Tribune Real Estate Holdings recently filed a planned development (PD) application with the city of Chicago for a transformational riverfront development at 777 W. Chicago Ave.
The proposed plan for the site was submitted a month after Tribune Media and Riverside Investment & Development jointly filed a plan to redevelop the neighboring site at 700 W. Chicago Ave.
Located along the North Branch of Chicago Ave., the project was designed by Chicago architecture firm Solomon Cordwell Buenz (SCB). The phased redevelopment of 700 and 777 W. Chicago Ave. will be reimagined as The River District, which Tribune says will be a landmark urban tech-centric neighborhood that will reflect how people want to live and work.
Tribune says that the new neighborhood extends Chicago’s downtown district and establishes a natural connection between The Loop, River West, River North and Fulton Market.
Tribune notes that The River District will draw from the best thinking and practices in urban planning, established innovative work, sustainable development and live spaces. Tribune adds that The River District will also reaffirm Chicago as among the most innovative cities in the world.
“Our proposed plan for The River District builds on Mayor Emanuel’s North Branch Framework vision – to unlock growth by creating and connecting vibrant sustainable neighborhoods, and attracting and retaining new jobs and talent,” said Murray McQueen, president of Tribune Real Estate Holdings. “Chicago’s growth and innovation as a result of the Framework will cement it as a top destination for companies and talent, and we view The River District as a major contributor to the future success of the city. The River District plan leverages best practices from Chicago and other major cities and reflects how people want to live and work today. Our goal is to create the same in-demand dynamic neighborhood seen in tech centers such as San Francisco and Seattle.”
“Expanding the Downtown District in the ‘Tech Triangle’ will create the city’s first innovation district and become a city within a city, where people will live, work, play, and innovate,” said McQueen.
When The River District is completed, Tribune says the space will achieve an appropriate balance of mixed-uses where demand is great, thousands of jobs will be created, the tax base will expand and the city will realize not only the property’s initial development fees, but a multiplier of the potential property taxes, various user taxes generated from the new site and sales taxes.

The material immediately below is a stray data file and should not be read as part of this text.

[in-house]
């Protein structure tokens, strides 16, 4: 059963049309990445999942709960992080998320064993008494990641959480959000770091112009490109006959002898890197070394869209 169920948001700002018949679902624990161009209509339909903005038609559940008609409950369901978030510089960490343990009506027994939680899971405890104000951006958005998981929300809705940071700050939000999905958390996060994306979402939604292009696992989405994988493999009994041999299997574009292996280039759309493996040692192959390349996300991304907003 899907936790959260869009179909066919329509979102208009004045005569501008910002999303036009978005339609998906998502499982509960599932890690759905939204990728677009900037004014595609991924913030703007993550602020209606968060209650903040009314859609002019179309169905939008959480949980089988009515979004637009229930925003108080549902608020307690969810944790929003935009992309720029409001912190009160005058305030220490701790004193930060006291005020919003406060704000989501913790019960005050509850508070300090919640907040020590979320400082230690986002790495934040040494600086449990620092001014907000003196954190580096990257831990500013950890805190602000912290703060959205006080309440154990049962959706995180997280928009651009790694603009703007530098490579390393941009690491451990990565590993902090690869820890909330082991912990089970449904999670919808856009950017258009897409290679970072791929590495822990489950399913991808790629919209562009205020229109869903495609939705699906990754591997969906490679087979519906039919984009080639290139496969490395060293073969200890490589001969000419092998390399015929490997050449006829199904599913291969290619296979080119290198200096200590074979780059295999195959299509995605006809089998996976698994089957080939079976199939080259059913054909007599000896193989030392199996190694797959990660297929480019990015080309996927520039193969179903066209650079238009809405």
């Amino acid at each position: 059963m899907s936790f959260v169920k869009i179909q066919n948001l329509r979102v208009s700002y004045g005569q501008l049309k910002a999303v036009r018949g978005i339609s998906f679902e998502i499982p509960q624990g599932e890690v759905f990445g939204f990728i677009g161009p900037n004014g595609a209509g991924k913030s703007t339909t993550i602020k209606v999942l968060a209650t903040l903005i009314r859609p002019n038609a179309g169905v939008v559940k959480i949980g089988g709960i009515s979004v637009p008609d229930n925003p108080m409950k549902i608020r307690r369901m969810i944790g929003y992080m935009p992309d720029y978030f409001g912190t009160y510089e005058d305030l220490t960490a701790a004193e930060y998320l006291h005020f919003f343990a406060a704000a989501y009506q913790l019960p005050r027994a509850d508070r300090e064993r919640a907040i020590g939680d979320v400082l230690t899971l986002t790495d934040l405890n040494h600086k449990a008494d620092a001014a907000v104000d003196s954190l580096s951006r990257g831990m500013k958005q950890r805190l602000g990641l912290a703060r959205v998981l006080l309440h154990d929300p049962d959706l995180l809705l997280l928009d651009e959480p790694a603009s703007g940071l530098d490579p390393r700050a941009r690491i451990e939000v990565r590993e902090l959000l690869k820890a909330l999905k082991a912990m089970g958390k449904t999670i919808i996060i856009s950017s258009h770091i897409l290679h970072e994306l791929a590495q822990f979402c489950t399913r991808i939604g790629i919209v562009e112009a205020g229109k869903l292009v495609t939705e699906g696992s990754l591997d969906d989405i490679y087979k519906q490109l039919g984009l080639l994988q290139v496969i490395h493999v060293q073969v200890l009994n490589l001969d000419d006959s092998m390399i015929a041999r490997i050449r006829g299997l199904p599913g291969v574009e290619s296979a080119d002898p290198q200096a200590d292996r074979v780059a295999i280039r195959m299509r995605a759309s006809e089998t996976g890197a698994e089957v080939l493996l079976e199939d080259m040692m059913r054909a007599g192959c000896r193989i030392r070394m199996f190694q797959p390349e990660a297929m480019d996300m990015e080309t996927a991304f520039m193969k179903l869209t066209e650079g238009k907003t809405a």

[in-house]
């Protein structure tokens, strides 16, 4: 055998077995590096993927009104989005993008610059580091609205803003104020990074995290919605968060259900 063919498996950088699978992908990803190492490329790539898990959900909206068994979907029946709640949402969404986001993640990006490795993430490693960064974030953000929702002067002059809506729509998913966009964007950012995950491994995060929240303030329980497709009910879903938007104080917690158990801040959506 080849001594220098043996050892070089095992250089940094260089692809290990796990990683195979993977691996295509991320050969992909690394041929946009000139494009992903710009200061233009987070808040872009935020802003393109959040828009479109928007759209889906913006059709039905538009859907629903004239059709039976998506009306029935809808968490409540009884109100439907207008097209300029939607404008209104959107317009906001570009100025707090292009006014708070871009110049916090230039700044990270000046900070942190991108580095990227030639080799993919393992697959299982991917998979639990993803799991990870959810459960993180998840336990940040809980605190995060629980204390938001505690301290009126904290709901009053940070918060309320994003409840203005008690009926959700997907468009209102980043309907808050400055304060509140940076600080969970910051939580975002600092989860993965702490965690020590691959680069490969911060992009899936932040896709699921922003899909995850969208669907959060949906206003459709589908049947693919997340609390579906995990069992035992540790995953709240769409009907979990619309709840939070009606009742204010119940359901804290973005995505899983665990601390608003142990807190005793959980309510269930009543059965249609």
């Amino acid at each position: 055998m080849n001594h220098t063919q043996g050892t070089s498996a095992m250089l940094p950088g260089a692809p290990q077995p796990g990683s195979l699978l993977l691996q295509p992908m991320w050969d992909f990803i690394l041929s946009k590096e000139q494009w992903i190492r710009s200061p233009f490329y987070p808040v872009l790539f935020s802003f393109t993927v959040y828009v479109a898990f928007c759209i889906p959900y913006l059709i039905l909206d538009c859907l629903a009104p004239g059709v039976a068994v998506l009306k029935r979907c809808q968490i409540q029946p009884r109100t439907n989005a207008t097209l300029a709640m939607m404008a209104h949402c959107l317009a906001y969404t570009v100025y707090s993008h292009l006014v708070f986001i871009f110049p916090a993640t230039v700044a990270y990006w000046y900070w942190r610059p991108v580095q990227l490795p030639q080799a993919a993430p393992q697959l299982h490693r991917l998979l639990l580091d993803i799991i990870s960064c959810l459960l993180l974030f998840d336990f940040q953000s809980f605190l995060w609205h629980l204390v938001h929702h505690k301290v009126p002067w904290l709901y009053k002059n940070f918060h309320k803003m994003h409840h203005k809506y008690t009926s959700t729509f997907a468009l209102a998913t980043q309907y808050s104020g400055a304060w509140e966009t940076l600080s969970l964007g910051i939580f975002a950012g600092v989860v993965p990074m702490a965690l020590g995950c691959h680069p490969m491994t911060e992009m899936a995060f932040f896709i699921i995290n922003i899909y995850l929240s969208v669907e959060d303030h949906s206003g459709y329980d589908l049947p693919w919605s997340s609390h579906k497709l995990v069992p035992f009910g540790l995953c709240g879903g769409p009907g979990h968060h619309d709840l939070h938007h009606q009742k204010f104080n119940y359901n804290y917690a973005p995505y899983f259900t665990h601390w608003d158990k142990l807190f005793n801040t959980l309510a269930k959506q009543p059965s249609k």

More than nine million square feet of mixed-use development rights will accommodate over 19,000 jobs and 5,900 residential units under the current plan for 777, according to Tribune. Tribune also notes that more than 18,000 construction jobs will be created in the build-out of the site, and approximately $1.1 billion in municipal tax benefit to the city will be generated by the project over the next 20 years.
Other redevelopment benefits include:
- Increased public access and green space: Twenty-five percent, or more than 12 acres, of The River District will be dedicated to public use. This includes 5.1 acres of riverfront improvements, a public park, associated pocket parks to activate the building/streetscape relationship and site-wide landscaping.
- Support for city’s pedestrian and bike programs: The plan capitalizes on natural connections to surrounding neighborhoods by providing pedestrian and bike path connections and direct visibility from nearby streets. The site will also include multiple Divvy bike-share stations.
- Improved infrastructure enhancements: Under the plan, a major arterial boulevard linking Grand to Chicago and an extension of the city grid at Ancona and Superior will be built and associated signalized intersections installed. Viaduct construction to connect to Halsted and Chicago and site-wide upgrade of utilities will be made, and the plan calls for a sustainably developed storm water management system and access to high-speed fiber throughout the site.
The first phase of the redevelopment of 777 will occur on the site’s southern end, pending approval from the city.
“This master plan helps the city achieve its vision to transition from the North Branch Industrial Corridor and ensure the area remains an important economic engine and vital job center in the city of Chicago,” added McQueen.